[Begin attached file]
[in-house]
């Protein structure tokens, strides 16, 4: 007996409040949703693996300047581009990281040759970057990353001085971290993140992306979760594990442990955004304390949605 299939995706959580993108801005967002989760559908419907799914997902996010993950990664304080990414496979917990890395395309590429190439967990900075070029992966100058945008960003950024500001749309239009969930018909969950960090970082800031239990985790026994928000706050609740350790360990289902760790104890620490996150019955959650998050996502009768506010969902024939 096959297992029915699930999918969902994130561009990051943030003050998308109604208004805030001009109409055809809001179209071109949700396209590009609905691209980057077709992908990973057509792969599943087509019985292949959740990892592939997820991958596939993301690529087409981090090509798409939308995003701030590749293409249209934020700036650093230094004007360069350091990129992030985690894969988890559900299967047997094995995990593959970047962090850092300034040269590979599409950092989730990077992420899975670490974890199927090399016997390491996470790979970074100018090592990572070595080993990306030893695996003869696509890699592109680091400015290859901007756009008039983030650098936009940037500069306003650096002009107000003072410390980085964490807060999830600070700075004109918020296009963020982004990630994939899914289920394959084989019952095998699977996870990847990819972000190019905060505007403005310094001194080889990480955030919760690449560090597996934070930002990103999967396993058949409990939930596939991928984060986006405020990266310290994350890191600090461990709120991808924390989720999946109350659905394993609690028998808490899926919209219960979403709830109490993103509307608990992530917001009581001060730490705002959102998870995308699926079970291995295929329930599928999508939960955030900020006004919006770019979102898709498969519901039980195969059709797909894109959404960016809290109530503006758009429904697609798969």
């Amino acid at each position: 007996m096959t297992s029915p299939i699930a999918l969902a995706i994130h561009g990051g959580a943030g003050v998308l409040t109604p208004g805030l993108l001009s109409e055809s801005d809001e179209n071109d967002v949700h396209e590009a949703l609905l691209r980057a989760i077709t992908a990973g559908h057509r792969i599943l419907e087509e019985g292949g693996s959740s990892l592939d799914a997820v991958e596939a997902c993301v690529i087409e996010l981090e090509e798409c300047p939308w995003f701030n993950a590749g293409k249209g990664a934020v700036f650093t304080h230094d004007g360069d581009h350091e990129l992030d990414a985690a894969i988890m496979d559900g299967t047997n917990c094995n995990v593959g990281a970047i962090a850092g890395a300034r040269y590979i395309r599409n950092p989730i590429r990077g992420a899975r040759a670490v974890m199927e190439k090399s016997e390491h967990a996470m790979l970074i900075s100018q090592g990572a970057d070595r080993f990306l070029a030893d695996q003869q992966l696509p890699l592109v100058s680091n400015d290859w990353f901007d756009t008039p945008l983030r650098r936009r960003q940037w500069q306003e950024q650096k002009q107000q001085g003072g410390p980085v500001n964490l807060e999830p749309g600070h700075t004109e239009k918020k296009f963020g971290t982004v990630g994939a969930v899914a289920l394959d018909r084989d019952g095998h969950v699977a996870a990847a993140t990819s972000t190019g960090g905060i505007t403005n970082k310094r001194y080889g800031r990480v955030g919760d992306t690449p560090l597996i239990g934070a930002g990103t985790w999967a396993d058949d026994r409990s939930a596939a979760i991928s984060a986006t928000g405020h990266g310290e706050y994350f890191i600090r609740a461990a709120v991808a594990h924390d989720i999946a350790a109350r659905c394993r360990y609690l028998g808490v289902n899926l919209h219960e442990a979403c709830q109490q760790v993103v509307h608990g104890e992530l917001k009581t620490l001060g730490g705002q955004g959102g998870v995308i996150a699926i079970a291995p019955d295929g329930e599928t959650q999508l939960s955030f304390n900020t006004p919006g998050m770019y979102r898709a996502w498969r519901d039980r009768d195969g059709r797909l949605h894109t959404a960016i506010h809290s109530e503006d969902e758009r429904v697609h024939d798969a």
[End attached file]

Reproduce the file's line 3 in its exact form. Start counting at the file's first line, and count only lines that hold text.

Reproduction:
């Amino acid at each position: 007996m096959t297992s029915p299939i699930a999918l969902a995706i994130h561009g990051g959580a943030g003050v998308l409040t109604p208004g805030l993108l001009s109409e055809s801005d809001e179209n071109d967002v949700h396209e590009a949703l609905l691209r980057a989760i077709t992908a990973g559908h057509r792969i599943l419907e087509e019985g292949g693996s959740s990892l592939d799914a997820v991958e596939a997902c993301v690529i087409e996010l981090e090509e798409c300047p939308w995003f701030n993950a590749g293409k249209g990664a934020v700036f650093t304080h230094d004007g360069d581009h350091e990129l992030d990414a985690a894969i988890m496979d559900g299967t047997n917990c094995n995990v593959g990281a970047i962090a850092g890395a300034r040269y590979i395309r599409n950092p989730i590429r990077g992420a899975r040759a670490v974890m199927e190439k090399s016997e390491h967990a996470m790979l970074i900075s100018q090592g990572a970057d070595r080993f990306l070029a030893d695996q003869q992966l696509p890699l592109v100058s680091n400015d290859w990353f901007d756009t008039p945008l983030r650098r936009r960003q940037w500069q306003e950024q650096k002009q107000q001085g003072g410390p980085v500001n964490l807060e999830p749309g600070h700075t004109e239009k918020k296009f963020g971290t982004v990630g994939a969930v899914a289920l394959d018909r084989d019952g095998h969950v699977a996870a990847a993140t990819s972000t190019g960090g905060i505007t403005n970082k310094r001194y080889g800031r990480v955030g919760d992306t690449p560090l597996i239990g934070a930002g990103t985790w999967a396993d058949d026994r409990s939930a596939a979760i991928s984060a986006t928000g405020h990266g310290e706050y994350f890191i600090r609740a461990a709120v991808a594990h924390d989720i999946a350790a109350r659905c394993r360990y609690l028998g808490v289902n899926l919209h219960e442990a979403c709830q109490q760790v993103v509307h608990g104890e992530l917001k009581t620490l001060g730490g705002q955004g959102g998870v995308i996150a699926i079970a291995p019955d295929g329930e599928t959650q999508l939960s955030f304390n900020t006004p919006g998050m770019y979102r898709a996502w498969r519901d039980r009768d195969g059709r797909l949605h894109t959404a960016i506010h809290s109530e503006d969902e758009r429904v697609h024939d798969a």